Your divorce separates you from your spouse in most ways. But if you have children, you are still bound together as parents. Parenting, and especially co-parenting, is a daunting task whether married or apart. But in most cases taking the tension out of the marital relationship allows for a new parent partnership to form.
From Marriage Partners to Parenting Partners
Some people find that co-parenting is easy while others struggle to even remain civil with their former spouse. Fortunately, we have many more role models today showing us that parents who were once married can get along after divorce. But, easy or difficult, it is still a transition and a change in your relationship dynamics. Your relationship is transitioning from married, intimate partners to “parenting partners.”
Making this change from marriage partners to parenting partners requires focusing on the present and letting go of the past. Letting go of blame, regrets, and resentments and resist the urge to fall back into old patterns of arguing or trying to compete or hurt each other. Regrets and anger about the past interfere with your ability to parent positively in the present. A successful parent partnership requires cooperation. Your goal is to support your children’s lives, to keep your focus on them rather than on your own crises or conflicts you may still have with your ex.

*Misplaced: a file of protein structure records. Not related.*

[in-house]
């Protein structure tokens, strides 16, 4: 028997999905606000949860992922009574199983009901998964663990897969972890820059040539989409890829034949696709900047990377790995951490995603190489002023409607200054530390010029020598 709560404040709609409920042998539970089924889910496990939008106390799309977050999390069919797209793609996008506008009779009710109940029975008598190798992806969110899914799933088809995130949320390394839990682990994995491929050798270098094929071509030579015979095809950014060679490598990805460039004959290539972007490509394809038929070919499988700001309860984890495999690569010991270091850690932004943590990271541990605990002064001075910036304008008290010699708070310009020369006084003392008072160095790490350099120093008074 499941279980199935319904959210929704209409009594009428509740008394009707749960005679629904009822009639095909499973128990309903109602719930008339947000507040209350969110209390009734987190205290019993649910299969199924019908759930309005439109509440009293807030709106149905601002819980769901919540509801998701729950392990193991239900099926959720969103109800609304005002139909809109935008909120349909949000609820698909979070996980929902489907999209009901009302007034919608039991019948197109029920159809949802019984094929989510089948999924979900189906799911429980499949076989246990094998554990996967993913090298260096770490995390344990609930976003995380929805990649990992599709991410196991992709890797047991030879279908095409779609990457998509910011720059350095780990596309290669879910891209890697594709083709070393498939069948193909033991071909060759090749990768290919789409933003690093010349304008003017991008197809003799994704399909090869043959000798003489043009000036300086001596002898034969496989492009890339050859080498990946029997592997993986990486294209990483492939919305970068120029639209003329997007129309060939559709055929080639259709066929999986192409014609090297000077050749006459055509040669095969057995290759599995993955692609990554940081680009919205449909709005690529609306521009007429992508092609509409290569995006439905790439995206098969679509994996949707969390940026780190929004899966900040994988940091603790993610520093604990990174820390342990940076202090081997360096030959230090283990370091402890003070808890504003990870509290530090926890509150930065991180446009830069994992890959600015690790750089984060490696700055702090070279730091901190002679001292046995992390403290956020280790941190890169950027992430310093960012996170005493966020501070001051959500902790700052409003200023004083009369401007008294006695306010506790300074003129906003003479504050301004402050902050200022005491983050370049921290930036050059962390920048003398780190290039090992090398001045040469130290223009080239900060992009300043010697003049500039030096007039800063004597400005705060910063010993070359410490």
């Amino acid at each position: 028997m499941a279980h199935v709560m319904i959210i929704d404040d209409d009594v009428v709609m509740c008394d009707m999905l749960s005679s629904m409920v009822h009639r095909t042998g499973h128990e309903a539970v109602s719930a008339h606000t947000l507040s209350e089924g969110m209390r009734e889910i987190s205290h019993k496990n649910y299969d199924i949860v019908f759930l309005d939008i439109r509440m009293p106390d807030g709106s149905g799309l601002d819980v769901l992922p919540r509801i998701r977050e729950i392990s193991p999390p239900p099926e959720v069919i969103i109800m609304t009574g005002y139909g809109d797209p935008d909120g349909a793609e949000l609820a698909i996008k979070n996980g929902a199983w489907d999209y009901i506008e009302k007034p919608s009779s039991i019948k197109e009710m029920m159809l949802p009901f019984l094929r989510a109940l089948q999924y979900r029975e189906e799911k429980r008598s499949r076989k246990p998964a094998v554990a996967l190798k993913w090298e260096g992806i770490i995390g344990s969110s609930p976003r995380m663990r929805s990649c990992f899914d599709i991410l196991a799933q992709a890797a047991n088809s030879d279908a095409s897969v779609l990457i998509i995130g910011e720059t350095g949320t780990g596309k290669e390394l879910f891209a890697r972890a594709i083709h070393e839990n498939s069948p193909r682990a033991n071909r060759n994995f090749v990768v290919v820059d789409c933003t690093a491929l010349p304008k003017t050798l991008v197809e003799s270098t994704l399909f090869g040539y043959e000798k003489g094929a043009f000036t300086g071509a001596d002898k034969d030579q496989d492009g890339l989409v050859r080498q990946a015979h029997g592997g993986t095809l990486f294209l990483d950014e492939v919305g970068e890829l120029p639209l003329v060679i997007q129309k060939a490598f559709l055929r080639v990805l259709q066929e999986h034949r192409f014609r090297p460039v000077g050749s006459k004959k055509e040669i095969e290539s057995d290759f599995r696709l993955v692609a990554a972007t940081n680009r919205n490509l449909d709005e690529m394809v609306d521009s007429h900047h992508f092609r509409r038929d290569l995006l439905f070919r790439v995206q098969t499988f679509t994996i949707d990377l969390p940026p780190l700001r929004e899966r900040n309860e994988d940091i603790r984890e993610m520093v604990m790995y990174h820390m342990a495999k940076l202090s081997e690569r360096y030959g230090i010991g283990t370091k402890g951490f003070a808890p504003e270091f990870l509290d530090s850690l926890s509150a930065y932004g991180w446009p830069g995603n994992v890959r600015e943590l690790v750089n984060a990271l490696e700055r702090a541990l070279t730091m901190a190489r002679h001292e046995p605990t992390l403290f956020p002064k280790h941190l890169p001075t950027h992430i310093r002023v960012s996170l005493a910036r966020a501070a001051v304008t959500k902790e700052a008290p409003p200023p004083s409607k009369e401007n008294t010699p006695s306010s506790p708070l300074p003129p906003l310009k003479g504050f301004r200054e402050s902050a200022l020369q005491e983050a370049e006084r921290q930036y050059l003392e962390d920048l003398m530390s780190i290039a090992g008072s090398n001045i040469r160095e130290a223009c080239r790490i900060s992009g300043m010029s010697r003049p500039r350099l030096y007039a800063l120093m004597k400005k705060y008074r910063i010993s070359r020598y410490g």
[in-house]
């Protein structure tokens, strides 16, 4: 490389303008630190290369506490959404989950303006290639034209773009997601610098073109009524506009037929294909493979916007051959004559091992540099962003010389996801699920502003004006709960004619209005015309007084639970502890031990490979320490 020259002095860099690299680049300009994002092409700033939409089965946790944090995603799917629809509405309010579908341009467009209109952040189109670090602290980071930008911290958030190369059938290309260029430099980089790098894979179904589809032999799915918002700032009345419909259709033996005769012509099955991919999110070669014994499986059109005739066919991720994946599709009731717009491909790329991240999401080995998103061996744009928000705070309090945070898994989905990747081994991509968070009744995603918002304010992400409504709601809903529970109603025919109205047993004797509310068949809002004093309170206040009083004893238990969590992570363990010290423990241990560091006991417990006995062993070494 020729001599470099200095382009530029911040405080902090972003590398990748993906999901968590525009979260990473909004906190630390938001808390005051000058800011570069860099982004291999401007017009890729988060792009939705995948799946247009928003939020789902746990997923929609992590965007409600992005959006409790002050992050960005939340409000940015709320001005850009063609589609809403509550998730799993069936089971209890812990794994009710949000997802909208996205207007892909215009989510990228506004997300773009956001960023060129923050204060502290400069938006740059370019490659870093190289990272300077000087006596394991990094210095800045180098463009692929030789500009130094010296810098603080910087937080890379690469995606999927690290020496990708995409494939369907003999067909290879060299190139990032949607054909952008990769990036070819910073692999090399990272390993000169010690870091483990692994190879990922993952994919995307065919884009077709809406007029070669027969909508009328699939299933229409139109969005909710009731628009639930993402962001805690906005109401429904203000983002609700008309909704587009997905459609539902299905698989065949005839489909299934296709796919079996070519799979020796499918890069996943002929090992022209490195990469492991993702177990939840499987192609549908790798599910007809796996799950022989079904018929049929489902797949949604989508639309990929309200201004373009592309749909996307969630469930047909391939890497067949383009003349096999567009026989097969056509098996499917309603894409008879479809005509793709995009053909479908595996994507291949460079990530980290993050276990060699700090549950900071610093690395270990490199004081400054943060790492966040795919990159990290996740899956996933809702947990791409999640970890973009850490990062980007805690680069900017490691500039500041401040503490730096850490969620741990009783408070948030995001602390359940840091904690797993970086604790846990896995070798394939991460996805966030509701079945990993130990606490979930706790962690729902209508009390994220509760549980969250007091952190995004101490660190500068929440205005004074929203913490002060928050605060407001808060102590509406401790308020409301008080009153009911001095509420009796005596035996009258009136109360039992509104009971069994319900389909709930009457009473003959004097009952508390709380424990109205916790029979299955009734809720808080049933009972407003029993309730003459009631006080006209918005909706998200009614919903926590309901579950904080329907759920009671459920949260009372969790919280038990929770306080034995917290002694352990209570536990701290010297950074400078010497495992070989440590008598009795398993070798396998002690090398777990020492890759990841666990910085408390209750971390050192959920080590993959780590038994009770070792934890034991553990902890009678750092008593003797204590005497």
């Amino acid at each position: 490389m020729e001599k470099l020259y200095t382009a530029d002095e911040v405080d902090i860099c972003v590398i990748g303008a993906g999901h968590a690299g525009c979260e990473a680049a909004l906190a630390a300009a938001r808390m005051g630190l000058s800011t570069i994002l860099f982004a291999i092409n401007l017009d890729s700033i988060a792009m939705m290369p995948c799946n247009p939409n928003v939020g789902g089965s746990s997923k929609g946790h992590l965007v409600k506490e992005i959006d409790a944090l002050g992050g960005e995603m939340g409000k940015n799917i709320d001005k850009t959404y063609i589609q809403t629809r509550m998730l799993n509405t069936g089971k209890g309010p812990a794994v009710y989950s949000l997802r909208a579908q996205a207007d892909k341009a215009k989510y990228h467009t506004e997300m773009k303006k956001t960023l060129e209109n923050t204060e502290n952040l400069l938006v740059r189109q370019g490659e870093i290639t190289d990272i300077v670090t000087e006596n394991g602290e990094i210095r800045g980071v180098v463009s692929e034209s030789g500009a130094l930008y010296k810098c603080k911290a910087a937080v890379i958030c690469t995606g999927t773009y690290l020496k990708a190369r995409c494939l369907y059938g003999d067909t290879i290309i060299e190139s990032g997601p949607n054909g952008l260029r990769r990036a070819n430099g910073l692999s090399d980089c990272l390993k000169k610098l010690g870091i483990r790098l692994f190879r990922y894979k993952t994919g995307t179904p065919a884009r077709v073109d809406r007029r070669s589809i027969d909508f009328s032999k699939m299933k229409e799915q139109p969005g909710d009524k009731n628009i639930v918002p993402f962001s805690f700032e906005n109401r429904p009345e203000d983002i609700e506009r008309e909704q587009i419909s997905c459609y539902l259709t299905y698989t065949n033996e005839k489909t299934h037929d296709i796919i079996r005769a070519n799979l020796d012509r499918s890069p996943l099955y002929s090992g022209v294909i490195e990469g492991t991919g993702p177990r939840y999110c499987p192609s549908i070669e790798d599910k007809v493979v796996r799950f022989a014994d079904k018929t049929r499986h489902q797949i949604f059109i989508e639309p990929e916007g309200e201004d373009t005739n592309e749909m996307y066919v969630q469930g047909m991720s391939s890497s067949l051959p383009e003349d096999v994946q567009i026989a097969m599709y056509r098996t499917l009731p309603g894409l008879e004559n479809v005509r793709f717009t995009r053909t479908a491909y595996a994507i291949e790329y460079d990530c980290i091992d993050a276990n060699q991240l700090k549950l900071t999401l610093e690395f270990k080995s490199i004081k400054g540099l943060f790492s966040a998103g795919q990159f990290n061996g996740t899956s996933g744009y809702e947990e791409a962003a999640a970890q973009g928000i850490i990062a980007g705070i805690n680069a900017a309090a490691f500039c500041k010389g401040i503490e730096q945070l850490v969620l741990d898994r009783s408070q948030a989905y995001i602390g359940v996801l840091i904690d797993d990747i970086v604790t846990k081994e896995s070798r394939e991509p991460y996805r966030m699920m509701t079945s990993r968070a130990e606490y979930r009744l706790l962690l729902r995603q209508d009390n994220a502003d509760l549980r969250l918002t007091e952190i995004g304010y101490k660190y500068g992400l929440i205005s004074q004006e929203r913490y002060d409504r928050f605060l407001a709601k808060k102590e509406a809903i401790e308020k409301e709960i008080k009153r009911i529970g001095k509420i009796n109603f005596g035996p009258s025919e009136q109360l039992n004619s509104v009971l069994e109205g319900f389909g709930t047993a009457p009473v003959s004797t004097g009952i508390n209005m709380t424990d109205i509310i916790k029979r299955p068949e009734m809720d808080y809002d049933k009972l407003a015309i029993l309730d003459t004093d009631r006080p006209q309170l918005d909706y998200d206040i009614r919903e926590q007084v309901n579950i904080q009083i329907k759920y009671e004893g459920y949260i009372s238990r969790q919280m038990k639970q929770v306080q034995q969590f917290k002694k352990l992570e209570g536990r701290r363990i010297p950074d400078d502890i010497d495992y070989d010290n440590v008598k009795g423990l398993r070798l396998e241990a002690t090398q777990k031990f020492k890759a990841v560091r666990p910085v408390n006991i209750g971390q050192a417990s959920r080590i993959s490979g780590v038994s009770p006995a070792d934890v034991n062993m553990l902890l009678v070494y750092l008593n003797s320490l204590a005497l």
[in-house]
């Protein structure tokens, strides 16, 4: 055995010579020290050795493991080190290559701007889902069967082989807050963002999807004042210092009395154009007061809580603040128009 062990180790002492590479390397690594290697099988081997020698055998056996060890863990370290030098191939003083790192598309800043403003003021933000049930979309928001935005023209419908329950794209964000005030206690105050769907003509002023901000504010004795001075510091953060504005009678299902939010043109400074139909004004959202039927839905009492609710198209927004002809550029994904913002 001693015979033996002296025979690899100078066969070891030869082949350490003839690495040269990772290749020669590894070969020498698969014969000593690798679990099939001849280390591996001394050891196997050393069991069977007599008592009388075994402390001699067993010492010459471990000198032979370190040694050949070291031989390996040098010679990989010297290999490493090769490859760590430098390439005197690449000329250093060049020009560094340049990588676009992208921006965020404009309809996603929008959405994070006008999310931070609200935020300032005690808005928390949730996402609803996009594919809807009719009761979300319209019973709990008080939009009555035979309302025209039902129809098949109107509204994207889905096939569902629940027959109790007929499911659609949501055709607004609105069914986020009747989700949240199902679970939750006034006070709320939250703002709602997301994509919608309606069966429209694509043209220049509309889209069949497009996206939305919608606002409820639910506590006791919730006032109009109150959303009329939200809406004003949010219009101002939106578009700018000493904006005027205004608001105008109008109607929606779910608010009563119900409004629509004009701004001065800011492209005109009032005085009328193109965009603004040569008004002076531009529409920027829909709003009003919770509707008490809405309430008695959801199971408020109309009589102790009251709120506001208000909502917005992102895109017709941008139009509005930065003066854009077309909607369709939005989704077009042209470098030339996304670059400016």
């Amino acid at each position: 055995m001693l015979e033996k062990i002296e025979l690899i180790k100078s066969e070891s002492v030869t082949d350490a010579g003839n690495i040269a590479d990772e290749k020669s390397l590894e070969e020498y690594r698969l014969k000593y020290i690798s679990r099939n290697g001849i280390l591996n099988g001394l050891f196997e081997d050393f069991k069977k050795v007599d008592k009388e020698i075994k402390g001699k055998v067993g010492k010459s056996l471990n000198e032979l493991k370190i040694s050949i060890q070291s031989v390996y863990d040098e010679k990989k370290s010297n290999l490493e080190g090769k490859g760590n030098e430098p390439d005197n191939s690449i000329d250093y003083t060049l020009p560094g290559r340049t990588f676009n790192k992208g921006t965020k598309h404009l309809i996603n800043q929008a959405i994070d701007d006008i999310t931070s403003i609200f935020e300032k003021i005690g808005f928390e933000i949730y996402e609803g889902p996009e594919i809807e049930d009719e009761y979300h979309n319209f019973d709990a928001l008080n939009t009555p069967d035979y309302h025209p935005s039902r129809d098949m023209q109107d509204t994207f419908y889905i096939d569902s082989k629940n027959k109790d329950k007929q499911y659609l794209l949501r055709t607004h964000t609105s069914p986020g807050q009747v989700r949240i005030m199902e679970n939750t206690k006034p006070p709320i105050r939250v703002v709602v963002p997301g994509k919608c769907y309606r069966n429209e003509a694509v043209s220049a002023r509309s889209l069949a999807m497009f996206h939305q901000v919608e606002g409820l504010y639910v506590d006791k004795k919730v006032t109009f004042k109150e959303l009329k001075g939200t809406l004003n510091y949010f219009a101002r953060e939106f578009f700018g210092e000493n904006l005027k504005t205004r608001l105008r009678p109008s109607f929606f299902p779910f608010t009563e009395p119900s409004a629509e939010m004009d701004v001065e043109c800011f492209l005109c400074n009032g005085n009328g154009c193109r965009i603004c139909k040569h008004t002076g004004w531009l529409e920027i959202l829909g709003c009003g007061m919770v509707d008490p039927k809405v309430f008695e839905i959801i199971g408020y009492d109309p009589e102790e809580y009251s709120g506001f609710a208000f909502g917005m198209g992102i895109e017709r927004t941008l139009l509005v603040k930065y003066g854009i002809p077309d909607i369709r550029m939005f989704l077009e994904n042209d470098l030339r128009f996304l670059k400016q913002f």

This perspective can make all the difference. A client of mine told her estranged husband that she wanted to get along better because they were going to “be parenting partners forever.” Her statement switched on a light in his head, and he instantly became much more cooperative. What these co-parents came to understand was absolutely right: you and your co-parent are going to be parents together for the rest of your lives.
What is a parenting partnership? It is a business-like relationship between two parents who can conduct themselves professionally, collaboratively and creatively for the sake of their children. A healthy parenting partnership puts your children’s best interests first. This is the foundation for your children to be nourished and supported by both parents. You can start by both of you agreeing to form a partnership to work together to provide for the emotional and physical needs of your children and change the misconception about divorce.